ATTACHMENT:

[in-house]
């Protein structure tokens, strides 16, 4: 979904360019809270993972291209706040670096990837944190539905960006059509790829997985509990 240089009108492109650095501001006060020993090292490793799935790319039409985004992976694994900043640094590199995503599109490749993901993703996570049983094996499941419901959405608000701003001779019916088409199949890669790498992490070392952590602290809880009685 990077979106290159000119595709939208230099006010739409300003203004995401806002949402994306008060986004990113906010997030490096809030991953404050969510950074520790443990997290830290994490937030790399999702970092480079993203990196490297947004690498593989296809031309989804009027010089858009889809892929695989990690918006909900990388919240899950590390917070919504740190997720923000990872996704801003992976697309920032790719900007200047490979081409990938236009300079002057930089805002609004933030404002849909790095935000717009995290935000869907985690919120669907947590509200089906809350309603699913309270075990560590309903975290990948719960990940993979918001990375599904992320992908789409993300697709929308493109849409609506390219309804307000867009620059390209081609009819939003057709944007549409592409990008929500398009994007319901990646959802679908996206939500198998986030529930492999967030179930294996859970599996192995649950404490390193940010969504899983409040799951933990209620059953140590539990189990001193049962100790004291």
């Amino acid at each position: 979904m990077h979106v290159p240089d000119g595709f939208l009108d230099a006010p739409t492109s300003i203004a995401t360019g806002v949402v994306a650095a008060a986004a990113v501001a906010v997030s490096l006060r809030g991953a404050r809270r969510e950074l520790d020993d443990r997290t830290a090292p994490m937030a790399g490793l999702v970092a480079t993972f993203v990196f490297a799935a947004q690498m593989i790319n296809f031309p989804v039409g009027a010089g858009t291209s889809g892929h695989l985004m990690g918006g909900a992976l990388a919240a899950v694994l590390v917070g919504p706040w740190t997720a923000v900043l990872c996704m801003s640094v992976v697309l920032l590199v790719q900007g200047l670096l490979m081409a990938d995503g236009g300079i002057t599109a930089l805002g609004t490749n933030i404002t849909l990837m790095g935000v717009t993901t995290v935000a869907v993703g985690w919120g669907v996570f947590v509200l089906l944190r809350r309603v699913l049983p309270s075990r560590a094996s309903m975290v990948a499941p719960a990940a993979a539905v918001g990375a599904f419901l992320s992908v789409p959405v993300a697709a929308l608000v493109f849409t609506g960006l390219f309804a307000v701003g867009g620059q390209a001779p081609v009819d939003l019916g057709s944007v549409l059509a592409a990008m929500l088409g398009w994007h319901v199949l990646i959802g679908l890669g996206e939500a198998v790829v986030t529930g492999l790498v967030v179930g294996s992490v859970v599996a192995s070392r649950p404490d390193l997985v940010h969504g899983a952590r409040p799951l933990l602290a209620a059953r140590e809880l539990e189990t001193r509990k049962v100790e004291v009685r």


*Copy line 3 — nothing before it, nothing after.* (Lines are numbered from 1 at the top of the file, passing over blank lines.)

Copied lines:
């Amino acid at each position: 979904m990077h979106v290159p240089d000119g595709f939208l009108d230099a006010p739409t492109s300003i203004a995401t360019g806002v949402v994306a650095a008060a986004a990113v501001a906010v997030s490096l006060r809030g991953a404050r809270r969510e950074l520790d020993d443990r997290t830290a090292p994490m937030a790399g490793l999702v970092a480079t993972f993203v990196f490297a799935a947004q690498m593989i790319n296809f031309p989804v039409g009027a010089g858009t291209s889809g892929h695989l985004m990690g918006g909900a992976l990388a919240a899950v694994l590390v917070g919504p706040w740190t997720a923000v900043l990872c996704m801003s640094v992976v697309l920032l590199v790719q900007g200047l670096l490979m081409a990938d995503g236009g300079i002057t599109a930089l805002g609004t490749n933030i404002t849909l990837m790095g935000v717009t993901t995290v935000a869907v993703g985690w919120g669907v996570f947590v509200l089906l944190r809350r309603v699913l049983p309270s075990r560590a094996s309903m975290v990948a499941p719960a990940a993979a539905v918001g990375a599904f419901l992320s992908v789409p959405v993300a697709a929308l608000v493109f849409t609506g960006l390219f309804a307000v701003g867009g620059q390209a001779p081609v009819d939003l019916g057709s944007v549409l059509a592409a990008m929500l088409g398009w994007h319901v199949l990646i959802g679908l890669g996206e939500a198998v790829v986030t529930g492999l790498v967030v179930g294996s992490v859970v599996a192995s070392r649950p404490d390193l997985v940010h969504g899983a952590r409040p799951l933990l602290a209620a059953r140590e809880l539990e189990t001193r509990k049962v100790e004291v009685r």